Knowledge silos around intent are common, especially in product development.
Proactively asking questions is one way to seek context and gain a better understanding.
Both of these approaches require more effort on the part of the people seeking to break down the knowledge silo.
But if you create a culture that values these behaviors, it will lead to teams sharing more and creating less knowledge silos.
Another strategy is to engage in deliberate sharing activities.
Standups, retrospectives and other team meetings are great examples of this.
Other times, you gain some new information and need to be proactive about sharing that information.
For example, you may implement a new library or learn something in a meeting you attend.
Sharing this new information may be as simple as a Slack message or bringing the team together to share and discuss the new information.
This helps people stay informed and in sync, but you must strike a balance.
Many people already hate meetings, so don’t waste time calling a meeting when a chat message or email will do.
Again, erring on the side of oversharing, gathering feedback and then adjusting as needed can help you find that balance.
Code Knowledge Silos
Finally, when it comes to coding, pair and mob programming are two methods that we’re big fans of at Pluralsight.
And one of their biggest benefits is how effective they are at decimating and preventing knowledge silos on a team.
They allow us to both share context and add value to our users at the same time, resulting in much less secondary work and waste.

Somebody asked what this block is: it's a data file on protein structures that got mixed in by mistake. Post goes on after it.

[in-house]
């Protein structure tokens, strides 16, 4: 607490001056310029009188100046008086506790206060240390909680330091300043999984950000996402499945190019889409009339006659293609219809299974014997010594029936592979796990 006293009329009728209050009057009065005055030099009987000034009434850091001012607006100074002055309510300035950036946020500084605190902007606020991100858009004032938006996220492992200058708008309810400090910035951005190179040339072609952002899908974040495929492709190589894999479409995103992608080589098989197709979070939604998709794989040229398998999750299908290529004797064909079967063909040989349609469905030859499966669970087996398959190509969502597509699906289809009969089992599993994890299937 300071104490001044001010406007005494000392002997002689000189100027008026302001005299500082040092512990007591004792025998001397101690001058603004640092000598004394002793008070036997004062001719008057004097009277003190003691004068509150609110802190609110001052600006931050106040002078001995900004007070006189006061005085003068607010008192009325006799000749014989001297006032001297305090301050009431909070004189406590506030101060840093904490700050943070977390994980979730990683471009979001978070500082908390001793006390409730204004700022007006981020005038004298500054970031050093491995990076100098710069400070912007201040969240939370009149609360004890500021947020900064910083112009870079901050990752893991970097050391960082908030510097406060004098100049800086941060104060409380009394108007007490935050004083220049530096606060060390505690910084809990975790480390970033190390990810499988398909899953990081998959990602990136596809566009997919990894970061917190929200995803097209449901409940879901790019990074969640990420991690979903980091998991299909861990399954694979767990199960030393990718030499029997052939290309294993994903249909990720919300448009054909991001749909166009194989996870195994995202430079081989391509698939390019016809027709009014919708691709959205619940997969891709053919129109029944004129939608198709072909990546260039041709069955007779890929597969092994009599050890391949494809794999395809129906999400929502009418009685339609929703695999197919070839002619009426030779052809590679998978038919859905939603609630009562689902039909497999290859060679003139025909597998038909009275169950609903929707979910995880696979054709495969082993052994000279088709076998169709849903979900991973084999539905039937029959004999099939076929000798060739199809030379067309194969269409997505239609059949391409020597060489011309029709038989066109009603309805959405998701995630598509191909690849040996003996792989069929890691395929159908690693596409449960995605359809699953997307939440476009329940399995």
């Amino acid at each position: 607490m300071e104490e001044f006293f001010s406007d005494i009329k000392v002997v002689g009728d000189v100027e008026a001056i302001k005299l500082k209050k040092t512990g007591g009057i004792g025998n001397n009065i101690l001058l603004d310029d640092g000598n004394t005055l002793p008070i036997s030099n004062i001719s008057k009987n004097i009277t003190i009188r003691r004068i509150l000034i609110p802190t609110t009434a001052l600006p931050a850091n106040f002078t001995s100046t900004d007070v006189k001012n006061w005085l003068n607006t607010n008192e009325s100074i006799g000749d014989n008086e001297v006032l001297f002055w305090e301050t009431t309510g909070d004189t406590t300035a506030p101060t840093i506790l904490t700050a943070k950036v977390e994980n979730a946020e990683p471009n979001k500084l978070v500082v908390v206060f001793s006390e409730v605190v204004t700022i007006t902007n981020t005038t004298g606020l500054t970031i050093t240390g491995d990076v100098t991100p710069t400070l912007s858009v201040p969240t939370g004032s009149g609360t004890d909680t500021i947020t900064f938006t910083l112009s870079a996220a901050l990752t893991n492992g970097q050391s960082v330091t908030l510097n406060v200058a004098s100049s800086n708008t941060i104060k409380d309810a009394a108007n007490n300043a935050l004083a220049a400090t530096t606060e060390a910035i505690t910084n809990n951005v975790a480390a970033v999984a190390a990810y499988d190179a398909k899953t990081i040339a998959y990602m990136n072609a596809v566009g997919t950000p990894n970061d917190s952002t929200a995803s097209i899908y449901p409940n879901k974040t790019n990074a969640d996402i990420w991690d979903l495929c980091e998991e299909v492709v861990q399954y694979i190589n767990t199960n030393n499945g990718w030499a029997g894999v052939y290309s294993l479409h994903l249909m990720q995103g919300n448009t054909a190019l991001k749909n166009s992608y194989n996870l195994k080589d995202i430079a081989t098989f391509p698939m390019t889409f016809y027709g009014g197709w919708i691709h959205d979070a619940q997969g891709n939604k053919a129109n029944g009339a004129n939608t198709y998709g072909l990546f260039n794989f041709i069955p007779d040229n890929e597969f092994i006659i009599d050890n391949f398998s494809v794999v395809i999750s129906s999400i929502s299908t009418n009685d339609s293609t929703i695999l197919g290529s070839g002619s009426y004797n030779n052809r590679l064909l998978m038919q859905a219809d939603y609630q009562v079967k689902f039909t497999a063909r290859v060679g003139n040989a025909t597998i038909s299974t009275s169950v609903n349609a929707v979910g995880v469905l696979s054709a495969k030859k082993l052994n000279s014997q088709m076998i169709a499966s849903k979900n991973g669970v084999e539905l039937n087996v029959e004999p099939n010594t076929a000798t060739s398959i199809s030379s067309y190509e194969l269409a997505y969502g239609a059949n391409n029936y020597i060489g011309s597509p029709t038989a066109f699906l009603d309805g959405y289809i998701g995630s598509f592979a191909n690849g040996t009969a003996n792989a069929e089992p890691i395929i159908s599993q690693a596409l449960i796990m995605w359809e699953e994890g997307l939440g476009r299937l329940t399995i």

And while we generally pair or mob with developers, having a designer or PM take part will further reduce waste and break down knowledge silos.
If pairing or mobbing aren’t your cup of tea, then having actual code reviews is another way to break down knowledge silos.
And I’m not talking about a pull request (PR) where you quickly glance over the code and click “approve”.
I mean an in-depth review where you discuss the code and understand at a deeper level.
This may not always be practical, but doing cursory code reviews increases the likelihood of creating knowledge silos.
It also creates a false sense of security because technically someone reviewed the code.
But it may still lead to a knowledge silo because the review lacked depth.
This doesn’t mean all PR reviews are useless, but in my career I’ve found I’m much less likely to dig deep to understand the code I’m reviewing in a PR.
Anecdotally, I’ve had many developers tell me the same thing.
Maybe this is more of a reflection on my own laziness, but the more friction there is, the more likely you are to create a knowledge silo.
Again, it’s one reason pairing and mobbing are valuable and help minimize the secondary work of code reviews and other activities.
Knowledge silos can pop up everywhere in our work and can cause a big impact on a team’s ability to deliver value to our users.
Notice when they’re starting to form, look for ways to break them down and prevent them from happening in the first place.